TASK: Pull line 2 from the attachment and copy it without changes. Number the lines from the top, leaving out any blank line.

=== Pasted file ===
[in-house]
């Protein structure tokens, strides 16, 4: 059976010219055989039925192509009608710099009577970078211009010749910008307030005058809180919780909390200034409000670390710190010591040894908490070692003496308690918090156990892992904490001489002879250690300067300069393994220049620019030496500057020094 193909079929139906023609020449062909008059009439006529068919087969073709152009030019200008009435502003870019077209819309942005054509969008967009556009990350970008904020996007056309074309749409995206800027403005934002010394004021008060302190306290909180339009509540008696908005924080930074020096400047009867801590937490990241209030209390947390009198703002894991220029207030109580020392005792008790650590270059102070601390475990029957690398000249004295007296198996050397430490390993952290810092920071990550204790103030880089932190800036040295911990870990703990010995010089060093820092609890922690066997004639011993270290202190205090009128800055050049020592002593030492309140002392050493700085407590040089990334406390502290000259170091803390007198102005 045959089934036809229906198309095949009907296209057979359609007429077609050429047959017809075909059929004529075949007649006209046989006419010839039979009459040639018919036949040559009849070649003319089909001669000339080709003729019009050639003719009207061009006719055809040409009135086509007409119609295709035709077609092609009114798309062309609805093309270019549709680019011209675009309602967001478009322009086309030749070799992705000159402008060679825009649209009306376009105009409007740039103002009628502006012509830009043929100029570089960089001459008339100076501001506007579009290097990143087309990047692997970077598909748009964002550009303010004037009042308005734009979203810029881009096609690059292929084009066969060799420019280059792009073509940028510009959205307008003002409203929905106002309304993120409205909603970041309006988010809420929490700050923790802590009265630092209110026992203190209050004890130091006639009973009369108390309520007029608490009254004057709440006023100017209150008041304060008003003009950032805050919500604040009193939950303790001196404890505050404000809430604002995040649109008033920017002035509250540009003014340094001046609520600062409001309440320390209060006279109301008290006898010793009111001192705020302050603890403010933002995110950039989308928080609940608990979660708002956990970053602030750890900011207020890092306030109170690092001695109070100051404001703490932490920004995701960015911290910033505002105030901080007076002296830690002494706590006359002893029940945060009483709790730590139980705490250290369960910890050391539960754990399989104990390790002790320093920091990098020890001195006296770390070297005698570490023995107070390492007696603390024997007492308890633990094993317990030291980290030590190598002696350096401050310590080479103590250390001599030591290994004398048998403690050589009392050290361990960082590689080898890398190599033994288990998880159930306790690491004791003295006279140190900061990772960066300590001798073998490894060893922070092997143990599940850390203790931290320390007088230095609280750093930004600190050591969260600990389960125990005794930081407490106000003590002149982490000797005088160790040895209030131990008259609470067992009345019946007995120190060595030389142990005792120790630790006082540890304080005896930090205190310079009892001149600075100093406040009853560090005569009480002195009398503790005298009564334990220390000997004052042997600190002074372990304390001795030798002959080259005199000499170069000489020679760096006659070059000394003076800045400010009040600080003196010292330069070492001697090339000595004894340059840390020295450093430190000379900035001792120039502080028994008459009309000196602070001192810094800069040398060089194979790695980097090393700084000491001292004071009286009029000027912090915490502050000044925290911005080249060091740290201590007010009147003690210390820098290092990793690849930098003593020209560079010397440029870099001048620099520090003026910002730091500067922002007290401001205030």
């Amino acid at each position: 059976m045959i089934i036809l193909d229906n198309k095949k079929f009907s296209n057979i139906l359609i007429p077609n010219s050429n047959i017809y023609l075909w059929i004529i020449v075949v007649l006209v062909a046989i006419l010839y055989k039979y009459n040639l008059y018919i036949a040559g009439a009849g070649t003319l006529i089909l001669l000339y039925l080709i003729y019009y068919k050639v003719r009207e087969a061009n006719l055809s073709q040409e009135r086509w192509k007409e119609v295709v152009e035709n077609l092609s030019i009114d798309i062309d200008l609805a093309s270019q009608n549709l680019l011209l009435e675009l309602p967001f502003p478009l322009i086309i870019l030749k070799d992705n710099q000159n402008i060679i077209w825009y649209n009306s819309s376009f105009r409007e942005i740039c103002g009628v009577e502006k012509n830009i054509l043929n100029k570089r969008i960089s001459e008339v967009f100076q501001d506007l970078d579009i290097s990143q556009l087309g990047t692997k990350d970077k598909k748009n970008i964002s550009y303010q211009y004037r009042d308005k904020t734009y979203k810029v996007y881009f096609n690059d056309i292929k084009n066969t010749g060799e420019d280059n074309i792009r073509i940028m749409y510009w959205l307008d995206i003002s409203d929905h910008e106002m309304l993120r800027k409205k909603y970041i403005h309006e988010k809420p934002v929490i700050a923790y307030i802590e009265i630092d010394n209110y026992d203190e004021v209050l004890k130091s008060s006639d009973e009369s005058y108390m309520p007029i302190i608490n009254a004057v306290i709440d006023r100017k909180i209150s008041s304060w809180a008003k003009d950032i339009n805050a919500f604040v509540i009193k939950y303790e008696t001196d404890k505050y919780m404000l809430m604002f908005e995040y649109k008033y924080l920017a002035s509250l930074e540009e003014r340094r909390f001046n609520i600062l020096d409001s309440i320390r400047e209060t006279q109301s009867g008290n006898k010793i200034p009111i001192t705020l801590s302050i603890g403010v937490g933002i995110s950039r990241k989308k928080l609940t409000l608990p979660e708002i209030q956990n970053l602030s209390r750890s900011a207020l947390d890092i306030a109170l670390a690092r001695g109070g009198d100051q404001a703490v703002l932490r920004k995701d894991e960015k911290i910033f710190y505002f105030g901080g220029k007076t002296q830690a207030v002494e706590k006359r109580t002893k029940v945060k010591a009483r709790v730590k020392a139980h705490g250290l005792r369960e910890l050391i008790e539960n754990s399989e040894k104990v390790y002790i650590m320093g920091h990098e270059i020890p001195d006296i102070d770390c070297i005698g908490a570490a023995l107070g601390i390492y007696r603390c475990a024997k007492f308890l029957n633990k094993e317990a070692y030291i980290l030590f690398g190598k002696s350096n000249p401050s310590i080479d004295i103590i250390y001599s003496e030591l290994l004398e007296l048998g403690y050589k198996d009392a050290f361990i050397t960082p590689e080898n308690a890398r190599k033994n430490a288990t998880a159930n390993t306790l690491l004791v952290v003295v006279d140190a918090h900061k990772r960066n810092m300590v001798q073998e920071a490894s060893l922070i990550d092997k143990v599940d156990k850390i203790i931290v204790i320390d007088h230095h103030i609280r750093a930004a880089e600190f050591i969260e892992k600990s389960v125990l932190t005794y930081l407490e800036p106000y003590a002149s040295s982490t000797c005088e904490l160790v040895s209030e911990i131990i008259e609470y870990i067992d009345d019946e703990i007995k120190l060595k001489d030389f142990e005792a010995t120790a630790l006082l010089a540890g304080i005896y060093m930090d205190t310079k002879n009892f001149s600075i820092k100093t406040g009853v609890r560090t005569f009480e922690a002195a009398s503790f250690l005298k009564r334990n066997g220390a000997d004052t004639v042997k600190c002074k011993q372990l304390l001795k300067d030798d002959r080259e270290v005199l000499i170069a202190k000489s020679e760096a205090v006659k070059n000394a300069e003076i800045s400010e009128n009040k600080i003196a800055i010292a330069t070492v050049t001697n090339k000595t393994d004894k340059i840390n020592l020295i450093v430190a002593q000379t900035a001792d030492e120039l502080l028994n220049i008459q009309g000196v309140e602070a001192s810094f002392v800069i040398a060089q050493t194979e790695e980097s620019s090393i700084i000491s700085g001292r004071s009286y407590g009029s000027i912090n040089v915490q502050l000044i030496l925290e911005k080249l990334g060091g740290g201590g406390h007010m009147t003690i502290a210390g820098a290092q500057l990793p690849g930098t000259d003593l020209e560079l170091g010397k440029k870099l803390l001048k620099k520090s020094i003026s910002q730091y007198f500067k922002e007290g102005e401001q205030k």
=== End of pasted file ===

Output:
């Protein structure tokens, strides 16, 4: 059976010219055989039925192509009608710099009577970078211009010749910008307030005058809180919780909390200034409000670390710190010591040894908490070692003496308690918090156990892992904490001489002879250690300067300069393994220049620019030496500057020094 193909079929139906023609020449062909008059009439006529068919087969073709152009030019200008009435502003870019077209819309942005054509969008967009556009990350970008904020996007056309074309749409995206800027403005934002010394004021008060302190306290909180339009509540008696908005924080930074020096400047009867801590937490990241209030209390947390009198703002894991220029207030109580020392005792008790650590270059102070601390475990029957690398000249004295007296198996050397430490390993952290810092920071990550204790103030880089932190800036040295911990870990703990010995010089060093820092609890922690066997004639011993270290202190205090009128800055050049020592002593030492309140002392050493700085407590040089990334406390502290000259170091803390007198102005 045959089934036809229906198309095949009907296209057979359609007429077609050429047959017809075909059929004529075949007649006209046989006419010839039979009459040639018919036949040559009849070649003319089909001669000339080709003729019009050639003719009207061009006719055809040409009135086509007409119609295709035709077609092609009114798309062309609805093309270019549709680019011209675009309602967001478009322009086309030749070799992705000159402008060679825009649209009306376009105009409007740039103002009628502006012509830009043929100029570089960089001459008339100076501001506007579009290097990143087309990047692997970077598909748009964002550009303010004037009042308005734009979203810029881009096609690059292929084009066969060799420019280059792009073509940028510009959205307008003002409203929905106002309304993120409205909603970041309006988010809420929490700050923790802590009265630092209110026992203190209050004890130091006639009973009369108390309520007029608490009254004057709440006023100017209150008041304060008003003009950032805050919500604040009193939950303790001196404890505050404000809430604002995040649109008033920017002035509250540009003014340094001046609520600062409001309440320390209060006279109301008290006898010793009111001192705020302050603890403010933002995110950039989308928080609940608990979660708002956990970053602030750890900011207020890092306030109170690092001695109070100051404001703490932490920004995701960015911290910033505002105030901080007076002296830690002494706590006359002893029940945060009483709790730590139980705490250290369960910890050391539960754990399989104990390790002790320093920091990098020890001195006296770390070297005698570490023995107070390492007696603390024997007492308890633990094993317990030291980290030590190598002696350096401050310590080479103590250390001599030591290994004398048998403690050589009392050290361990960082590689080898890398190599033994288990998880159930306790690491004791003295006279140190900061990772960066300590001798073998490894060893922070092997143990599940850390203790931290320390007088230095609280750093930004600190050591969260600990389960125990005794930081407490106000003590002149982490000797005088160790040895209030131990008259609470067992009345019946007995120190060595030389142990005792120790630790006082540890304080005896930090205190310079009892001149600075100093406040009853560090005569009480002195009398503790005298009564334990220390000997004052042997600190002074372990304390001795030798002959080259005199000499170069000489020679760096006659070059000394003076800045400010009040600080003196010292330069070492001697090339000595004894340059840390020295450093430190000379900035001792120039502080028994008459009309000196602070001192810094800069040398060089194979790695980097090393700084000491001292004071009286009029000027912090915490502050000044925290911005080249060091740290201590007010009147003690210390820098290092990793690849930098003593020209560079010397440029870099001048620099520090003026910002730091500067922002007290401001205030």